Coffee and indigestion may go hand-in-hand for some individuals. Coffee contains caffeine and other compounds that cause your stomach to produce more acid and may irritate its lining.
Drinking too much coffee or other caffeinated beverages may cause indigestion, advises the National Institute of Diabetes and Digestive and Kidney Diseases. Symptoms of indigestion may include bloating, burping, pain in the upper abdomen, nausea, gas and feeling overly full after eating.
Coffee and Acid Reflux Myth
In addition to indigestion, you may also experience heartburn, or acid reflux. This occurs when the contents of your stomach come up into the esophagus. If the acid reflux is chronic, this is a condition called gastroesophageal reflux disease, or GERD, notes the National Institute of Diabetes and Digestive and Kidney Diseases.
Some people believe that coffee causes acid reflux or GERD. While coffee and caffeine may trigger symptoms, researchers have not conclusively shown a link between coffee and GERD, advises Columbia University. GERD is caused by the weakening of the lower esophageal sphincter due to factors such as:
- Abdominal pressure caused by obesity or pregnancy
- Certain medications including asthma medicine, antihistamines and sedatives
In addition, coffee has not been linked to the development of ulcers or reflux esophagitis, or inflammation of the esophagus, notes a study in the June 2013 publication of PLOS One.
If you experience symptoms of GERD, be sure to contact your doctor to establish a treatment plan. Complications of GERD can be serious and may include lung conditions such as asthma and pneumonia, laryngitis, Barrett's esophagus or esophageal cancer.
Coffee and Heartburn Relief
You can generally treat indigestion and heartburn with over-the-counter antacids and by adjusting your diet. Avoid foods and drinks that may trigger heartburn. These may include:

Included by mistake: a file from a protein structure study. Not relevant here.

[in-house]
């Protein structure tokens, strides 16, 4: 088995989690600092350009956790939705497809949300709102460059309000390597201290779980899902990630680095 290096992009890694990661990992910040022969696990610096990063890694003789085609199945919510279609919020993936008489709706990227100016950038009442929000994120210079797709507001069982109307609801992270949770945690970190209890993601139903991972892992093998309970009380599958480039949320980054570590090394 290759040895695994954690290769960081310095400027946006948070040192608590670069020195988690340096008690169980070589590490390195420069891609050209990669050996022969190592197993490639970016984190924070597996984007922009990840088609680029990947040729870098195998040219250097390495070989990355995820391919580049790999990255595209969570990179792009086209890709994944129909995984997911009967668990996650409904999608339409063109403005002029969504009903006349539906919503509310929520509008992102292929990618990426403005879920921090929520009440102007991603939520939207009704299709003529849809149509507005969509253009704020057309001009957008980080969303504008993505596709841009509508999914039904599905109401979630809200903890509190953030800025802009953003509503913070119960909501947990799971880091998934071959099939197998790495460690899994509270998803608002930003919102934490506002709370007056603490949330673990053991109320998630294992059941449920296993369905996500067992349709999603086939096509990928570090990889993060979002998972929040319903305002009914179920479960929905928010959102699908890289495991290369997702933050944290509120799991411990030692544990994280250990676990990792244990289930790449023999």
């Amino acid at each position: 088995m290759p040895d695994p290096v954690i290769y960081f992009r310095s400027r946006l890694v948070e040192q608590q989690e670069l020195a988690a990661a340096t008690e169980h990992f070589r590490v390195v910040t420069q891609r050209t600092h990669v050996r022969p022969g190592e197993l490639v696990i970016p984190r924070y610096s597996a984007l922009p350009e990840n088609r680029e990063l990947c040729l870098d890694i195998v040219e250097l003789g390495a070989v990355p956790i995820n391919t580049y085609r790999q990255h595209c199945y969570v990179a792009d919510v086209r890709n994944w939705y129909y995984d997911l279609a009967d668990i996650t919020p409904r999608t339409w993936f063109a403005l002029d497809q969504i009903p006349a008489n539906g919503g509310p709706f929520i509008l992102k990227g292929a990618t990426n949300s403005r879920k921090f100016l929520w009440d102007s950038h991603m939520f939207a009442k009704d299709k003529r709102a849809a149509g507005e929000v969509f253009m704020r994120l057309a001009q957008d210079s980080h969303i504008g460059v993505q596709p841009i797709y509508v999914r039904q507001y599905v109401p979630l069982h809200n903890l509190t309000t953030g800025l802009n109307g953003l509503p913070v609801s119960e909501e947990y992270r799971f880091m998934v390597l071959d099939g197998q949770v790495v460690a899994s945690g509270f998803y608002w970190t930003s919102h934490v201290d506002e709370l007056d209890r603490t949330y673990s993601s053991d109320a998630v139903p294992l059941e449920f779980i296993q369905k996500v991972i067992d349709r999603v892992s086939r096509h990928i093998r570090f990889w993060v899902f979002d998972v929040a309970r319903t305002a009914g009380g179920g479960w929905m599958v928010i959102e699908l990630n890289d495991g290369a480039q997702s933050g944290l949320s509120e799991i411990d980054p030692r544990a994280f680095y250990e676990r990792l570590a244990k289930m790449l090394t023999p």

- Caffeinated or carbonated beverages
- Spicy foods
- Greasy or fatty foods
- High-acidity foods, such as tomatoes and oranges
Read more: The 10 Worst Foods for Acid Reflux
If you find that that coffee is a trigger for your heartburn, limit your consumption or avoid it altogether. Caffeine is one component in coffee that may cause nausea or heartburn, so consider switching to decaf to see if that lessens symptoms.
Note that if you drastically cut back or stop consuming caffeine, you may experience withdrawal symptoms including nausea, vomiting, headache and irritability, advises the U.S. National Library of Medicine.
If switching to decaf doesn't work and you simply must have coffee, the best coffee for acid reflux is ones with the lowest levels of compounds C5HT and chlorogenic acid which may irritate your stomach lining. Columbia University notes that dark roasts typically have lower levels of these compounds than light roasts.
You can also try switching to cold brew coffee. A study published in the October 2018 issue of Scientific Reports found that the concentration of acidic compounds is lower in cold-brewed coffee compared to hot-brewed coffee.
Read more: Does Coffee Irritate Stomach Ulcers?
Contact your doctor if your heartburn or indigestion do not improve. Seek immediate medical attention if you experience symptoms such as:
- Excessive or frequent vomiting
- Bloody vomit
- Black stools
- Yellow skin or eyes
- Severe abdominal pain
- Shortness of breath
- Difficult or painful swallowing
- National Institute of Diabetes and Digestive and Kidney Diseases: "Symptoms & Causes of Indigestion"
- National Institute of Diabetes and Digestive and Kidney Diseases: "Acid Reflux (GER & GERD) in Adults"
- Columbia University: "Coffee's Got Me Feeling Nauseous — What Gives?"
- PLOS One: "No Association of Coffee Consumption With Gastric Ulcer, Duodenal Ulcer, Reflux Esophagitis, and Non-Erosive Reflux Disease: A Cross-Sectional Study of 8,013 Healthy Subjects in Japan"
- U.S. National Library of Medicine: "Caffeine in the Diet"
- Scientific Reports: "Acidity and Antioxidant Activity of Cold Brew Coffee"